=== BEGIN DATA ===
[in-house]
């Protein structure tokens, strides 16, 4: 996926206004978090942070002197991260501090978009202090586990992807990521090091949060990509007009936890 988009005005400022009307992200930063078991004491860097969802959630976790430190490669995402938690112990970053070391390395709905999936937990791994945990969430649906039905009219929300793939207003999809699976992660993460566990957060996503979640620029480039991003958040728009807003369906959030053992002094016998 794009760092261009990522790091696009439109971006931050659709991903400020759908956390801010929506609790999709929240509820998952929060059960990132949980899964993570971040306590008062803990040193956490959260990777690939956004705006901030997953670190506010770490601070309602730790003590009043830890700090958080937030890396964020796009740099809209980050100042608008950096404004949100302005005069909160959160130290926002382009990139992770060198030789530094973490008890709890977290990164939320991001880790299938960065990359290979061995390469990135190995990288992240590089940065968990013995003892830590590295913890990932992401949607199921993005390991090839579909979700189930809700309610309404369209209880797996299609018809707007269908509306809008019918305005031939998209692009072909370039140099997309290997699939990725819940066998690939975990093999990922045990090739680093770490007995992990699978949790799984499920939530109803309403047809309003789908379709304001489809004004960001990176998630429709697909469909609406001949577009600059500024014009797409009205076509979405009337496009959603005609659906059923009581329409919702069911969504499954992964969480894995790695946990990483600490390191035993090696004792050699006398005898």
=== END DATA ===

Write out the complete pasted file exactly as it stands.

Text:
[in-house]
């Protein structure tokens, strides 16, 4: 996926206004978090942070002197991260501090978009202090586990992807990521090091949060990509007009936890 988009005005400022009307992200930063078991004491860097969802959630976790430190490669995402938690112990970053070391390395709905999936937990791994945990969430649906039905009219929300793939207003999809699976992660993460566990957060996503979640620029480039991003958040728009807003369906959030053992002094016998 794009760092261009990522790091696009439109971006931050659709991903400020759908956390801010929506609790999709929240509820998952929060059960990132949980899964993570971040306590008062803990040193956490959260990777690939956004705006901030997953670190506010770490601070309602730790003590009043830890700090958080937030890396964020796009740099809209980050100042608008950096404004949100302005005069909160959160130290926002382009990139992770060198030789530094973490008890709890977290990164939320991001880790299938960065990359290979061995390469990135190995990288992240590089940065968990013995003892830590590295913890990932992401949607199921993005390991090839579909979700189930809700309610309404369209209880797996299609018809707007269908509306809008019918305005031939998209692009072909370039140099997309290997699939990725819940066998690939975990093999990922045990090739680093770490007995992990699978949790799984499920939530109803309403047809309003789908379709304001489809004004960001990176998630429709697909469909609406001949577009600059500024014009797409009205076509979405009337496009959603005609659906059923009581329409919702069911969504499954992964969480894995790695946990990483600490390191035993090696004792050699006398005898």